HPU Poll: NC Voters Following News About Ebola More Closely Now Than a Month Ago

HIGH POINT, N.C., Oct. 29, 2014 – The most recent High Point University Poll finds a majority (70 percent) of North Carolina likely and actual voters following news about the recent outbreak of Ebola in West Africa and the cases that have occurred in the U.S. either extremely or very closely, as compared to 44 percent a month ago.

There has also been a substantial increase in these voters’ concern that there will be a large outbreak of Ebola inside the United States. Fifty-four percent of respondents said they were concerned about an outbreak within the next 12 months. That is compared to 32 percent that were concerned four weeks ago.

“We see not only increases in the attention people are giving to the story, but also this 22 point increase in the proportion of people expressing concern about a large outbreak,” says Brian McDonald, assistant director of the HPU Poll. “People appear to be feeling more anxiety about this public health issue, so we will continue to monitor public perceptions of the Ebola crisis.”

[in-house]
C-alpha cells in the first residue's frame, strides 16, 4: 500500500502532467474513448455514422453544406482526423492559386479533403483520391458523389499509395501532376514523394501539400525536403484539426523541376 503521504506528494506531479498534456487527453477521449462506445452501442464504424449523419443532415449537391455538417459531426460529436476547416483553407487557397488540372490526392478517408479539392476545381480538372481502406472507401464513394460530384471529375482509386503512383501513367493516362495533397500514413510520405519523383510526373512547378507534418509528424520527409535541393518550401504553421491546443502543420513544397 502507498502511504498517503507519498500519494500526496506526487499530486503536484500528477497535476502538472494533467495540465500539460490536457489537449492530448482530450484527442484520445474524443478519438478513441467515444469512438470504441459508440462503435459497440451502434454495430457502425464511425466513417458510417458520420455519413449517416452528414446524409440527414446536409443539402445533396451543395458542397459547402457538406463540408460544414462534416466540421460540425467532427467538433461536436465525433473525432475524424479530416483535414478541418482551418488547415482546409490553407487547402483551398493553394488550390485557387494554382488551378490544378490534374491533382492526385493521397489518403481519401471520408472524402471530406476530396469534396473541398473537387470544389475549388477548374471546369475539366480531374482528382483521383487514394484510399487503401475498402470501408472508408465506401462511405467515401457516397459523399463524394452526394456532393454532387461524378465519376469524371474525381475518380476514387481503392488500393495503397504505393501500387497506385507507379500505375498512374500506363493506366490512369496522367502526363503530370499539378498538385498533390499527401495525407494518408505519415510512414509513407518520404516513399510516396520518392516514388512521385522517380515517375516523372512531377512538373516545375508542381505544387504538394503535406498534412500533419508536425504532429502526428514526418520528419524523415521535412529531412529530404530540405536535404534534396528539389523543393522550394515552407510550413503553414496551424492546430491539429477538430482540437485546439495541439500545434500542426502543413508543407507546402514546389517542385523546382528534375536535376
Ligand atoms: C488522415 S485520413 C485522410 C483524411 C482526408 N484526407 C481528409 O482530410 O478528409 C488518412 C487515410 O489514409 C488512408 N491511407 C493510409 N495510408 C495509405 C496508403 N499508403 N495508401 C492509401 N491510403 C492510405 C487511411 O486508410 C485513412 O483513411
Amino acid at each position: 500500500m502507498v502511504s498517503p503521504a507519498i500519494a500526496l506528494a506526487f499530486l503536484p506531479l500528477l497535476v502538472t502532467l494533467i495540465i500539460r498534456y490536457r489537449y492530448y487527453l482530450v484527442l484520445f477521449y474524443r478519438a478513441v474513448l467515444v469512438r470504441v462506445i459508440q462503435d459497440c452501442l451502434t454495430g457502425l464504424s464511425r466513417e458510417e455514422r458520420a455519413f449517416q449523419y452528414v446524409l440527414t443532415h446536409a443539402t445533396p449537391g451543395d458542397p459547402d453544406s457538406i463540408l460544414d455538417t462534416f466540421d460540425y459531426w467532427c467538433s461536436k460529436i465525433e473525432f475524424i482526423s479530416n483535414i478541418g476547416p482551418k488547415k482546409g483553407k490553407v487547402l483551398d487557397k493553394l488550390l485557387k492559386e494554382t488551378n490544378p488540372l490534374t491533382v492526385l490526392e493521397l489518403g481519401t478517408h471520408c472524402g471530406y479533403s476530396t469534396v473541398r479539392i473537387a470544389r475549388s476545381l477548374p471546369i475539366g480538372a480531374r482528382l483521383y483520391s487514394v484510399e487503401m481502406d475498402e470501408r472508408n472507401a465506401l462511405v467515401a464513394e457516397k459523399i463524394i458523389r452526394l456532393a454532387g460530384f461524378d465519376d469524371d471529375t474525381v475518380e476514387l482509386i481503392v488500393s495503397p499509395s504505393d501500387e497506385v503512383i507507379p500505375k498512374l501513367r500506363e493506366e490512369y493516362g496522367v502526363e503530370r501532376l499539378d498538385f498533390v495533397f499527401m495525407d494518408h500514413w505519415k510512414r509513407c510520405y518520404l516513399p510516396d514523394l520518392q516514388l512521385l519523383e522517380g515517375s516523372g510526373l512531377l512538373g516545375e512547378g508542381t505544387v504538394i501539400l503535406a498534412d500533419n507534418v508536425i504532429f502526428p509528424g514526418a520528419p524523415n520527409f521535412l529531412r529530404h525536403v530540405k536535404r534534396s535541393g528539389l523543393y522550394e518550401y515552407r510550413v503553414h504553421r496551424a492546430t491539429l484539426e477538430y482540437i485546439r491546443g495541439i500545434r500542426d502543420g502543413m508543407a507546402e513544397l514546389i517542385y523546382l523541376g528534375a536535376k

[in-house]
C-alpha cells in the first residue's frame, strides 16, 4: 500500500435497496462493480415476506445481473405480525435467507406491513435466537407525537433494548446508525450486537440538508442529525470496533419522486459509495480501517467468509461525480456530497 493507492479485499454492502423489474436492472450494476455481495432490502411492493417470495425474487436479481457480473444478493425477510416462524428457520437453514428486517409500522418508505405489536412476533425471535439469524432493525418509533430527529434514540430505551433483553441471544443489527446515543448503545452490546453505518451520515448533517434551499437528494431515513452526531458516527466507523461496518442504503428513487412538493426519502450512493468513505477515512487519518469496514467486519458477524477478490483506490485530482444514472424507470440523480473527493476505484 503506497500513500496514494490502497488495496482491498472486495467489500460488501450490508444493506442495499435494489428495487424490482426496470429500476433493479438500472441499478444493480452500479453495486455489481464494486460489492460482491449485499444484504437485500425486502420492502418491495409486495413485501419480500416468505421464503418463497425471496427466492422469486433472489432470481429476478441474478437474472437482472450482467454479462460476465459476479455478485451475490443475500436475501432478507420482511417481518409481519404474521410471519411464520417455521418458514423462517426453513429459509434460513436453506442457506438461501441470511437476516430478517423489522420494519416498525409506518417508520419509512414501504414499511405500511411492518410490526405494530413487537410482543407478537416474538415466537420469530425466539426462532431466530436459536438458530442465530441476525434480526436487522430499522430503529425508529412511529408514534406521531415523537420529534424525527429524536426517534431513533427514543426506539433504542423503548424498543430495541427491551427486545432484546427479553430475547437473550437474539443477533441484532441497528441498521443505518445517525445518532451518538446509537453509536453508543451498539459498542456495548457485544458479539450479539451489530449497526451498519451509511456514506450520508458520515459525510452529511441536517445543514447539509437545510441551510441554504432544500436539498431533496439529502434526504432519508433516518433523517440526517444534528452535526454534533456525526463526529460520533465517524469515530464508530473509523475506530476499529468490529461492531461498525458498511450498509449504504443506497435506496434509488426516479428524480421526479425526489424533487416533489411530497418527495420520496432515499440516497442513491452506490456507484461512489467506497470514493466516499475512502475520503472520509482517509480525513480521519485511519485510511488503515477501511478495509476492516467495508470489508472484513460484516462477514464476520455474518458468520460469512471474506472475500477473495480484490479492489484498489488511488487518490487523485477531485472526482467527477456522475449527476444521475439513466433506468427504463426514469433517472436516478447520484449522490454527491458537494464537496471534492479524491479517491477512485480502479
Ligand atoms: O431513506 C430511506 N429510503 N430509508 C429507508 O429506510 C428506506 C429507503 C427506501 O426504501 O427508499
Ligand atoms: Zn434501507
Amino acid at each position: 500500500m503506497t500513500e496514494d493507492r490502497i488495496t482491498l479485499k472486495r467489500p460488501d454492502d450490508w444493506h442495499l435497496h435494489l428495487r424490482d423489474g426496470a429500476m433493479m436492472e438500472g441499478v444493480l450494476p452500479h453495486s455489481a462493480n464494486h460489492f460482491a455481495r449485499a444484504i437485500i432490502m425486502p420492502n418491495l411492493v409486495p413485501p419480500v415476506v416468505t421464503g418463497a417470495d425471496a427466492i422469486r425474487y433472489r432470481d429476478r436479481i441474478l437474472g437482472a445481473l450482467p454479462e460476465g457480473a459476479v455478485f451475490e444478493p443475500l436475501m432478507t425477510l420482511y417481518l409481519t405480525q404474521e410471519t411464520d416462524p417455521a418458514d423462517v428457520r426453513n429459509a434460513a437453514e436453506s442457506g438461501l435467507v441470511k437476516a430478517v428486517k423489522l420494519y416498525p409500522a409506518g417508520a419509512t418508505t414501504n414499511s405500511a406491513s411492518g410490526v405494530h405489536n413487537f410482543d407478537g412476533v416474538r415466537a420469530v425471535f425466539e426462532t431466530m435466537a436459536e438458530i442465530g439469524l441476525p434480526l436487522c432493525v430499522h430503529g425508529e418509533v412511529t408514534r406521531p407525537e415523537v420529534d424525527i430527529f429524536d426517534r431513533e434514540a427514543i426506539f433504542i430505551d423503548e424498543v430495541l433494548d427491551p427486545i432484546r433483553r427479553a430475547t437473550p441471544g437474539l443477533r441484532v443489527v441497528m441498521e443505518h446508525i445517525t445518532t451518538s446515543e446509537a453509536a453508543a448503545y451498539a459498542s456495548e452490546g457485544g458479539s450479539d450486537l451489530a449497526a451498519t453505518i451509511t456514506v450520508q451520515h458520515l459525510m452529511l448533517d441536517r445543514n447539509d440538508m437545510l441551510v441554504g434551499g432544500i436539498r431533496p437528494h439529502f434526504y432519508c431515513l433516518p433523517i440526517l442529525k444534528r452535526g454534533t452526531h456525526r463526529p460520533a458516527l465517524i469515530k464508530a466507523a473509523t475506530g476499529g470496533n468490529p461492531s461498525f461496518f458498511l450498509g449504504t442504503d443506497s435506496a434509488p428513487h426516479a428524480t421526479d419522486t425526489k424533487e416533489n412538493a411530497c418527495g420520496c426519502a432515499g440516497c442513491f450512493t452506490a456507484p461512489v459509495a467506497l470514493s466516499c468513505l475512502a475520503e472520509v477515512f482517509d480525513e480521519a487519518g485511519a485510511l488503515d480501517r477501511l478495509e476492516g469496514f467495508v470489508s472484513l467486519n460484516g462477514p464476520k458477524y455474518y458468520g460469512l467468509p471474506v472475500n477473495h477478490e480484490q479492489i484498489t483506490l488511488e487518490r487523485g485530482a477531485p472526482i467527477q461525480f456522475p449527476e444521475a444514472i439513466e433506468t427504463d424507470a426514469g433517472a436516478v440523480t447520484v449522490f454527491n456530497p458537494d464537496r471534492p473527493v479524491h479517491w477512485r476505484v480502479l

Likely voters – News about Ebola outbreak

October 2014 – How closely are you following news about the recent outbreak of Ebola in West Africa and the cases that have occurred here in the U.S.? Are you following the news…

Extremely closely – 36 percent

Very closely – 34 percent

Somewhat closely – 25 percent

Not very closely – 4 percent

Not at all – 1 percent

(North Carolina likely and actual voter sample surveyed between Oct. 21 and 25, n = 801 and margin of sampling error approximately = +/- 3.5 percent)

 

September 2014 – How closely are you following news about the recent outbreak of Ebola in West Africa? Are you following the news…

Extremely closely – 19 percent

Very closely – 25 percent

Somewhat closely – 38 percent

Not very closely – 12 percent

Not at all – 5 percent

Don’t know/refuse – 1 percent

(North Carolina likely voter sample surveyed September 13 – 18, n = 410 and margin of sampling error approximately = +/- 5 percent)

 

 

Likely voters – Concern about Ebola in U.S.

October 2014 – Are you concerned that there will be large outbreak of Ebola inside the United States within the next 12 months, or aren’t you concerned about that?

Concerned – 54 percent

Not concerned – 40 percent

Don’t know/refuse – 5 percent

(North Carolina likely and actual voter sample surveyed between Oct. 21 and 25, n = 801 and margin of sampling error approximately = +/- 3.5 percent)

 

September 2014 – Are you concerned that there will be large outbreak of Ebola inside the United States within the next 12 months, or aren’t you concerned about that?

Concerned – 32 percent

Not concerned – 64 percent

Don’t know/refuse – 4 percent

(North Carolina likely voter sample surveyed September 13 – 18, n = 410 and margin of sampling error approximately = +/- 5 percent)